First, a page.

http://upload.orthobullets.com/topic/7001/images/gait cycle.jpg
Overview
  • One gait cycle is measured from heel-strike to heel-strike 
    • consists of 
      • stance phase
        • period of time that the foot is on the ground
        • ~60% of one gait cycle is spent in stance
        • during stance, the leg accepts body weight and provides single limb support
      • swing phase
        • period of time that the foot is off the ground moving forward
        • ~40% of one gait cycle is spent in swing
        • the limb advances
  • Stride
    • is the distance between consecutive inital contacts of the same foot with the ground
  • Step
    • is the distance between initial contacts of the alternating feet
Stance Phase
  • Initial contact (heel strike)  
    • definition
      • occurs when foot contacts the ground
    • muscular contractions
      • hip extensors contract to stabilize the hip 
      • quadriceps contract eccentrically
      • tibialis anterior contracts eccentrically 
  • Loading response (initial double limb support)
    • marks the beginning of the initial double limb stance
    • definition
      • occurs after initial contact until elevation of opposite limb
      • bodyweight is transferred on to the supporting limb
    • muscular contractions
      • ankle dorsiflexors (tibialis anterior) contract eccentrically to control plantar flexion moment
      • quads contract to stabilize knee and counteract the flexion moment (about the knee)
  • Mid-stance (single limb support)
    • initial period of single leg support
    • definition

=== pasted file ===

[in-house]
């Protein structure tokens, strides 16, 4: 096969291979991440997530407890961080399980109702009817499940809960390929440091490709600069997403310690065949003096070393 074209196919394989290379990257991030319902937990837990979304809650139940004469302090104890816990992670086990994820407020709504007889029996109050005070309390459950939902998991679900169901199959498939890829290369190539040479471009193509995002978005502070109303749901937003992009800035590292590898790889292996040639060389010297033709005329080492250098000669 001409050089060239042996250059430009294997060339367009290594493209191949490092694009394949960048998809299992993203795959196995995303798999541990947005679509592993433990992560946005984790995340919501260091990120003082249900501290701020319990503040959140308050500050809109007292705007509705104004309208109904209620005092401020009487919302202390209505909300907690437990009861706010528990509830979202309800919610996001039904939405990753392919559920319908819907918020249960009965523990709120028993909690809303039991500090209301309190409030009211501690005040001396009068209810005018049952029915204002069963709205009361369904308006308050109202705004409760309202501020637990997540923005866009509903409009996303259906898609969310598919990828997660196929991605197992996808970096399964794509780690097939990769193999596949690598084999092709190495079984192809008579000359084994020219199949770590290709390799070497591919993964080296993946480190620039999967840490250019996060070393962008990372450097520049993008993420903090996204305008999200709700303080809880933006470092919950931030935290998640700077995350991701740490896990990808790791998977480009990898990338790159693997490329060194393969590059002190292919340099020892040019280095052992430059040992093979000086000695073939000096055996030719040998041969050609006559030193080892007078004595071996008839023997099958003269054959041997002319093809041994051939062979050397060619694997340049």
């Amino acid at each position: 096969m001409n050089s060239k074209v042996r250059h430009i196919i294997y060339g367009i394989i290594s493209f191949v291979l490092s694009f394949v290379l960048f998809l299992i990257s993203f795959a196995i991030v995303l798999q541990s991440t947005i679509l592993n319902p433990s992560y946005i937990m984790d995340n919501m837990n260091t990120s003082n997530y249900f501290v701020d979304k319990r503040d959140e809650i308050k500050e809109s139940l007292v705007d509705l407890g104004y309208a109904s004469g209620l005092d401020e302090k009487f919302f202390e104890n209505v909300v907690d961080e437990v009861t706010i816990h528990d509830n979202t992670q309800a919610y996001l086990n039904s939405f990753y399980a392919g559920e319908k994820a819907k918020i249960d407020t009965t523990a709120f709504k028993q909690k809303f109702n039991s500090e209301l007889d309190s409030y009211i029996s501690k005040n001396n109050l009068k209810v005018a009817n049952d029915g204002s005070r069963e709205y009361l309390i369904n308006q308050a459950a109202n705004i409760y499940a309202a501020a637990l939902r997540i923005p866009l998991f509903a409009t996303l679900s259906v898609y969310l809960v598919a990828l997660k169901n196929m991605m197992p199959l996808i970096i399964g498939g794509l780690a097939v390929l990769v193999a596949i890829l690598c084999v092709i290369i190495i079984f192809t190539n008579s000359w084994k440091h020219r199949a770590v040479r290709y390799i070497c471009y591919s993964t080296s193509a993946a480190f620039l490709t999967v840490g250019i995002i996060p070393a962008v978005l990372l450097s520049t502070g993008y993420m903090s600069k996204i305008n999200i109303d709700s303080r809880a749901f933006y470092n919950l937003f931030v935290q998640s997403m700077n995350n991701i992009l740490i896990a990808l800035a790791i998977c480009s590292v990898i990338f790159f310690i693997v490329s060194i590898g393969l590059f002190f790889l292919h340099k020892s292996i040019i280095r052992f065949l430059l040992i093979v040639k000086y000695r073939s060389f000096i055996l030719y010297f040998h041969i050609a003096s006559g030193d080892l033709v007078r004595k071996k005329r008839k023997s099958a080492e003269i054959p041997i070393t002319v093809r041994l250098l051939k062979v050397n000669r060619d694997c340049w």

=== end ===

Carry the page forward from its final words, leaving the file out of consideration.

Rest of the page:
• from elevation of opposite limb until both ankles are aligned in coronal plane
    • muscular contractions
      • hip extensors and quads undergo concentric contraction 
  • Terminal stance (single limb support)
    • definition
      • begins when the supporting heel rises from the ground and continues until the opposite heel touches the ground
    • muscular contractions
      • toe flexors and tibialis posterior contract and are the most active during this phase   
  • Pre-swing (second double limb support)
    • is the start of the second double limb stance in the gait cycle
    • definition
      • from initial contact of opposite limb to just prior to elevation of ipsilateral limb
    • muscular contractions
      • hip flexors contract to propel advancing limb
Swing Phase
  • Initial swing (toe off)  
    • start of single limb support for opposite limb
    • definition
      • from elevation of limb to point of maximal knee flexion
    • muscular contractions
      • hip flexors concentrically contract to advance the swinging leg
  • Mid-swing (foot clearance)
    • definition
      • following knee flexion to point where tibia is vertical
    • muscular contractions
      • ankle dorsiflexors contract to ensure foot clearance
  • Terminal swing (tibia vertical)
    • definition
      • from point where tibia is vertical to just prior to initial contact
    • muscular contractions
      • hamstring muscles decelerate forward motion of thigh
Variables Affected During Gait Cycle
  • Pelvic rotation
    • pelvis rotates 4 degrees medially (anteriorly) on swing side
      • lengthens the limb as it prepares to accept weight
  • Pelvic tilt
    • pelvis drops 4 degrees on swing side
      • lowers COG at midstance
  • Knee flexion in stance
    • early knee flexion (15 degrees) at heel strike 
      • lowers COG, decreasing energy expenditure
      • also absorbs shock of heel strike
  • Foot mechanisms
    • ankle plantar flexion at heel strike and first part of stance
  • Knee mechanisms
    • at midstance, the knee extends as the ankle plantar flexes and foot supinates
    • restores leg to original length
    • reduces fall of pelvis at opposite heel strike
  • Lateral displacement of pelvis
    • pelvis shifts over stance limb 
      • COG must lie over base of support (stance limb)
  • Center of gravity (COG)
    • in standing position is 5cm anterior to S2 vertebral body
    • vertical displacement
      • during gait cycle COG displaces vertically in a rhythmic pattern
        • the highest point is during midstance phase
        • lowest point occurs at the time of double limb support
    • horizontal displacement
      • COG displaces 5cm horizontally during adult male step